Wind and nuke for electricity would stretch out fossil fuels tremendously...Replacing coal-fired plants would do a heckuva lot for air quality.

    I've noticed that even Toyota is hurting, though. This recent May was the first time I've heard them advertise deep discounts on their vehicles well in advance of the normal cycle of new model introduction. The discounts of up to $8,000 for 2003 models were on the radio in Pensacola, Mobile, New Orleans and Houston.

    'Rat
     
  6. groovebuster macrumors 65816

    groovebuster

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    Even though I do agree with the rest of your post, regarding nuclear power plants I have to object. Considering the long-term problems with atomic waste they are producing and the big impact on the evironment in case of a malfunction or a terrorist attack, they can't be the answer to energy problems of mankind. There are already better solutions in theory, but the nuke lobby is blocking them since there is a lot of money involved.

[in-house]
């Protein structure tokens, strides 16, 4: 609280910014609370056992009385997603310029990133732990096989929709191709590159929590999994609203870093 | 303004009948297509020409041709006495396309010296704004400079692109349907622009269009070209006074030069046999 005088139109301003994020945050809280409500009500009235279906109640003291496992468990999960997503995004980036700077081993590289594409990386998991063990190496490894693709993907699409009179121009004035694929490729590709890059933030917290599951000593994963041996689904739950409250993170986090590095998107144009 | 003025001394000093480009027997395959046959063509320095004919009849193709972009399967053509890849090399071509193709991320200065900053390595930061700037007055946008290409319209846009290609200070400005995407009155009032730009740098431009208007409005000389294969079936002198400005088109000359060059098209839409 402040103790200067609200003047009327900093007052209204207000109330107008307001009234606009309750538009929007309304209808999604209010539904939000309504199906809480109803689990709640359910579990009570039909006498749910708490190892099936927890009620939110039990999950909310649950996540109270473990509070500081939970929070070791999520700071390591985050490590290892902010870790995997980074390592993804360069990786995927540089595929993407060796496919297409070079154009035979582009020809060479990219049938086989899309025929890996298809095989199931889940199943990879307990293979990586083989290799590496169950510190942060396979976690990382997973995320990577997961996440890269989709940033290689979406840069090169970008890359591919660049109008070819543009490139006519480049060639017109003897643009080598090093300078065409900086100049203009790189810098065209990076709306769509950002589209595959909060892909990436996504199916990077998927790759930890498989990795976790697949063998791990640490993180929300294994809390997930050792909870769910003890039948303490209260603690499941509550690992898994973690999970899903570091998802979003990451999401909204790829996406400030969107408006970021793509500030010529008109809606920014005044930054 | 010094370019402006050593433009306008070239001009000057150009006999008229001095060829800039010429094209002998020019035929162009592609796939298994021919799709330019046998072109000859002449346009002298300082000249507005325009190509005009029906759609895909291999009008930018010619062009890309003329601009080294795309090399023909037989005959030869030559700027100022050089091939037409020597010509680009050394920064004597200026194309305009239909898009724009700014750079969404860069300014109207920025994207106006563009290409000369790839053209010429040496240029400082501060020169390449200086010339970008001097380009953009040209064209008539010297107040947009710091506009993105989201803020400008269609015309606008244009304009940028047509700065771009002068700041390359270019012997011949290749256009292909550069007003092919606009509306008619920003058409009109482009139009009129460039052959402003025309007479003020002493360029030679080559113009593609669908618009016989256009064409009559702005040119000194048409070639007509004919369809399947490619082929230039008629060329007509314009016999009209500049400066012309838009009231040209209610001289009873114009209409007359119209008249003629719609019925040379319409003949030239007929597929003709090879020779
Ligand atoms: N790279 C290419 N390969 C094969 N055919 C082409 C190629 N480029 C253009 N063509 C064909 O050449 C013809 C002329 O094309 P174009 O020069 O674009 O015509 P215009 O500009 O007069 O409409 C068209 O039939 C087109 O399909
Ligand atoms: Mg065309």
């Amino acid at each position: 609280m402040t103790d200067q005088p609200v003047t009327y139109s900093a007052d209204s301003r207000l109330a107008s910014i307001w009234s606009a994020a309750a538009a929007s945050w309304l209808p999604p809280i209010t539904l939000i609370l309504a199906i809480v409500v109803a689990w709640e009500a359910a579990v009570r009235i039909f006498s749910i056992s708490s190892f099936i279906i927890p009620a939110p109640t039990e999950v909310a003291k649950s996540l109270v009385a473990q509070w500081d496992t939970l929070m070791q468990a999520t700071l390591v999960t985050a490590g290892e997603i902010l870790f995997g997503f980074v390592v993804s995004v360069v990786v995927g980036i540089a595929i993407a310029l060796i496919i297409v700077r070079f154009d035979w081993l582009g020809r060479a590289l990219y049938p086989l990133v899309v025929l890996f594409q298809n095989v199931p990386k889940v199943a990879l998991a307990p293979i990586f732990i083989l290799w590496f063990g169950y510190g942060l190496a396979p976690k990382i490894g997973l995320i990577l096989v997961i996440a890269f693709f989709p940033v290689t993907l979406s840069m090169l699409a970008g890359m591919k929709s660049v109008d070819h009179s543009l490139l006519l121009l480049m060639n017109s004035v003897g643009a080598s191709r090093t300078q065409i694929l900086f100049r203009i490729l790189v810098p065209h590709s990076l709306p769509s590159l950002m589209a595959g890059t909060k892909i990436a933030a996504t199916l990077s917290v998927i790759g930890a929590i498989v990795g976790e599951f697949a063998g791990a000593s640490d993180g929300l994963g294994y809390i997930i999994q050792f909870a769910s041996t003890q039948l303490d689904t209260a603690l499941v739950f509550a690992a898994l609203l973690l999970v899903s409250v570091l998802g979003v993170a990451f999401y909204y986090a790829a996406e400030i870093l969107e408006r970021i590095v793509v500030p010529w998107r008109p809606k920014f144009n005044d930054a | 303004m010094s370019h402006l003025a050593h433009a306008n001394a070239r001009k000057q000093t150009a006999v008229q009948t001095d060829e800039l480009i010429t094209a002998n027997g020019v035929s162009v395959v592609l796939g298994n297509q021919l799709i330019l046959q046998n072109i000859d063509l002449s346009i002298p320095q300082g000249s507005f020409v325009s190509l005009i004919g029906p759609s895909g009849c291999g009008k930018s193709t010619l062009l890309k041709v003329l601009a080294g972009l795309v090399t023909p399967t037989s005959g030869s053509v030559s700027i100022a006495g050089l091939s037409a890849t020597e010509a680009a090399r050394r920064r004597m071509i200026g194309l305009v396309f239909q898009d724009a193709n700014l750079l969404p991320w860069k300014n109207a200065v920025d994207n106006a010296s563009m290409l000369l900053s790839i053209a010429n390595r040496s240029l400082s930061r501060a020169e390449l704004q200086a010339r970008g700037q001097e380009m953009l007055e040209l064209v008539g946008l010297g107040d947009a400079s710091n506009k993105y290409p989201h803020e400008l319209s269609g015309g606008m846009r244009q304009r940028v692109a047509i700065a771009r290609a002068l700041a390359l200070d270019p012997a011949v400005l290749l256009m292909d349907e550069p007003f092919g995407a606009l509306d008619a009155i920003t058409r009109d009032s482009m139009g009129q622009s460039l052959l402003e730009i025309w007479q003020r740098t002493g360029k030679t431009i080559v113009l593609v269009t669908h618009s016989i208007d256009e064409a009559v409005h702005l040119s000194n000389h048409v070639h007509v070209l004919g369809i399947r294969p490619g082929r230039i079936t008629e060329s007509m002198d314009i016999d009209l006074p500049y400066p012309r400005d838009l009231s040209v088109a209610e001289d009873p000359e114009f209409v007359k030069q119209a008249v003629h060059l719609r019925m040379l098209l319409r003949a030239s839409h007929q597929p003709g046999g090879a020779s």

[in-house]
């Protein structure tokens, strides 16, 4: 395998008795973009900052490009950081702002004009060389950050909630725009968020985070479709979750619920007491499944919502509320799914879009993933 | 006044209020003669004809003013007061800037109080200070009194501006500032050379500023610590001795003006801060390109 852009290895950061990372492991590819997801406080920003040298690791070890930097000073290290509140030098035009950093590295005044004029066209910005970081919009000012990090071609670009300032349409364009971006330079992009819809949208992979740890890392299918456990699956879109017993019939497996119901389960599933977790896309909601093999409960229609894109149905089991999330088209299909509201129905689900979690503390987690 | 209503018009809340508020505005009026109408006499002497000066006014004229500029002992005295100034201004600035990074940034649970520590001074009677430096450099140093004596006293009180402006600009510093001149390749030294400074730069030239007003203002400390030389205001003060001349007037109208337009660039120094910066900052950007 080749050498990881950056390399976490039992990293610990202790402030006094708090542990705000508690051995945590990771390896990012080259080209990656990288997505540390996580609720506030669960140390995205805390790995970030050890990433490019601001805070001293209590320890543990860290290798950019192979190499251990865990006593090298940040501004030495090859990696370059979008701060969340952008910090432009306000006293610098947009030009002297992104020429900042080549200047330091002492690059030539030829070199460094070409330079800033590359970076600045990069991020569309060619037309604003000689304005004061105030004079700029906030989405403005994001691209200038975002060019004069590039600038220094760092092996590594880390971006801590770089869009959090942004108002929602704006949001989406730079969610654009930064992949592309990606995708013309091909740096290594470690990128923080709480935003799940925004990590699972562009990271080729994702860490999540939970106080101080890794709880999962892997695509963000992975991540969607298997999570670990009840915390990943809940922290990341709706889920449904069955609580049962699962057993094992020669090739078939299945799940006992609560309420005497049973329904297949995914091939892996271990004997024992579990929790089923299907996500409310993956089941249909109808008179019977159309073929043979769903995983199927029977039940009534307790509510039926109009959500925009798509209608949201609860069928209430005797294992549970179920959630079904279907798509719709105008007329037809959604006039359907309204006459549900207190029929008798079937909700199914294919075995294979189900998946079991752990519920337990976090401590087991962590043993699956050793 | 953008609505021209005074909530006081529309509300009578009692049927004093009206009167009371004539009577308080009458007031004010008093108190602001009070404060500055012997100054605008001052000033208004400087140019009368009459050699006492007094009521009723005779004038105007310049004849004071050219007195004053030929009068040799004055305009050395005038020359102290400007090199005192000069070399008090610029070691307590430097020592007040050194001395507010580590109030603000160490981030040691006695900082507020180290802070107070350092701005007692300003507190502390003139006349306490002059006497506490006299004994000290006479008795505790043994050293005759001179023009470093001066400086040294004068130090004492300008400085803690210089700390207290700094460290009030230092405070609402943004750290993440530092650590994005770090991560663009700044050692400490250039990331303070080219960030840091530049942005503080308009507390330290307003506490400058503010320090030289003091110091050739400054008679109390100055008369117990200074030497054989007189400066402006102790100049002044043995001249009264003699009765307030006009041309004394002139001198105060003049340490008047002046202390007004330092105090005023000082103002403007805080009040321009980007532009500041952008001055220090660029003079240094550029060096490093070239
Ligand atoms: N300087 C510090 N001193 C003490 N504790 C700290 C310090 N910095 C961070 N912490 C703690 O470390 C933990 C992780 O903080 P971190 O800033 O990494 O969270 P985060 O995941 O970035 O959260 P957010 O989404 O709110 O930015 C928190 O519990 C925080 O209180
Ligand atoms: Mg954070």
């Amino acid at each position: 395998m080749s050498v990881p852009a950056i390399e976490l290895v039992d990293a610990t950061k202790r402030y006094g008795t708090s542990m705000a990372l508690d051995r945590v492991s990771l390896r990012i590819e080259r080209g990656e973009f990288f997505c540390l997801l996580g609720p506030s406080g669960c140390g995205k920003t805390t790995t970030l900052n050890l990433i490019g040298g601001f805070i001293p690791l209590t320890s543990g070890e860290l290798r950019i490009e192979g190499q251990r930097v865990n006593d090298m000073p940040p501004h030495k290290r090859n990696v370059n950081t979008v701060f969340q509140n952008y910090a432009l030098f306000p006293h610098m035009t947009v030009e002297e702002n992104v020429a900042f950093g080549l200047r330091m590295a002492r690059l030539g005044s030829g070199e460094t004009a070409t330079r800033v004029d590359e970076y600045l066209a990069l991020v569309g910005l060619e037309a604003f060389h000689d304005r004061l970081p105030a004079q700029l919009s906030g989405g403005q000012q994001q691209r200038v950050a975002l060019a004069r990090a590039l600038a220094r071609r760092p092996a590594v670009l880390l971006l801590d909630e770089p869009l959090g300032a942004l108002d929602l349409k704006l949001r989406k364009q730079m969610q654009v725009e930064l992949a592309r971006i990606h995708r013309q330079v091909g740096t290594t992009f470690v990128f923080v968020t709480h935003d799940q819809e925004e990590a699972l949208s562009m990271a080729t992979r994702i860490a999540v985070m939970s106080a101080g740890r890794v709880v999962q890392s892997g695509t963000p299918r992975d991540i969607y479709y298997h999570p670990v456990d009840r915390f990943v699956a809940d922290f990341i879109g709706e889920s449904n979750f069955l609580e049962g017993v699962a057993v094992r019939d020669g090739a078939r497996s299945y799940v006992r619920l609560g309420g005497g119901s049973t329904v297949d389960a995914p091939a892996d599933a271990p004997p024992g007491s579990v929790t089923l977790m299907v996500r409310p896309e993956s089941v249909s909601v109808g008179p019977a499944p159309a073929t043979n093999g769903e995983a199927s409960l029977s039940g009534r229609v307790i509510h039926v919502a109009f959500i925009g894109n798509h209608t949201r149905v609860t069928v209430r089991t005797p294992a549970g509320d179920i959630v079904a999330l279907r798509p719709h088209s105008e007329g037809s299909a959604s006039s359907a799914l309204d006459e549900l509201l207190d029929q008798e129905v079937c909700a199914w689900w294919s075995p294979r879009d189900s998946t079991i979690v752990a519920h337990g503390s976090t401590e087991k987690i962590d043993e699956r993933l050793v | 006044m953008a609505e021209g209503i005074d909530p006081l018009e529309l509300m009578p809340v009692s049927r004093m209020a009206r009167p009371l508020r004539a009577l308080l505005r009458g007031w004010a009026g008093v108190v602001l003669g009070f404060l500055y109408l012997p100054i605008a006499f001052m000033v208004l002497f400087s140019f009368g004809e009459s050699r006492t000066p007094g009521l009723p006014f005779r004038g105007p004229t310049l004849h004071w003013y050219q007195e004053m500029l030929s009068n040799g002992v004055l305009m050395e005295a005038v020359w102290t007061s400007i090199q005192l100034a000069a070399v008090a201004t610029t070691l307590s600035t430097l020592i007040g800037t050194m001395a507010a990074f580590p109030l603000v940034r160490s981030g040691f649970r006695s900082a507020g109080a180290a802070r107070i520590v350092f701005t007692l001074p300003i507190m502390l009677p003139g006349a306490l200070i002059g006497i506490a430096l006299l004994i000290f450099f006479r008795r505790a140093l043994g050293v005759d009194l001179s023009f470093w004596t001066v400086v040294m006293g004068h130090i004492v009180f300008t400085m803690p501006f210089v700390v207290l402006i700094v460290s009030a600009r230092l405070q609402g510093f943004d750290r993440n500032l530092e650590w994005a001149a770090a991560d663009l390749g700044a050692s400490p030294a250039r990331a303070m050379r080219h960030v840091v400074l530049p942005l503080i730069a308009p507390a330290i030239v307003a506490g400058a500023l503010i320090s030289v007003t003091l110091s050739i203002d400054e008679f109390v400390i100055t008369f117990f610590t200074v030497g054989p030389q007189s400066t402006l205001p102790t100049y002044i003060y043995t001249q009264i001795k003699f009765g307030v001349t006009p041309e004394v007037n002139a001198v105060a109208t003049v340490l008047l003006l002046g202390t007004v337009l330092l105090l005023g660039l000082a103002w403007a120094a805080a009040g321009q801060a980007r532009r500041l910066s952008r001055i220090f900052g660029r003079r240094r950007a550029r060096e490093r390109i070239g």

groovebuster
     
  7. patrick0brien macrumors 68040

    patrick0brien

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    #7
    -groovebuster

    Actually, there is a solution, and it works. It's called an Integral Fast Reactor (IFR) or "Breeder Reactor". It uses liquid sodium in it's nuclear fuel pile instead of water - therefore no thermal pollution of rivers and lakes, it's waste is only ash (from impurities in the fuel), and cannot melt down due to mechanical pellet-based fuel rods.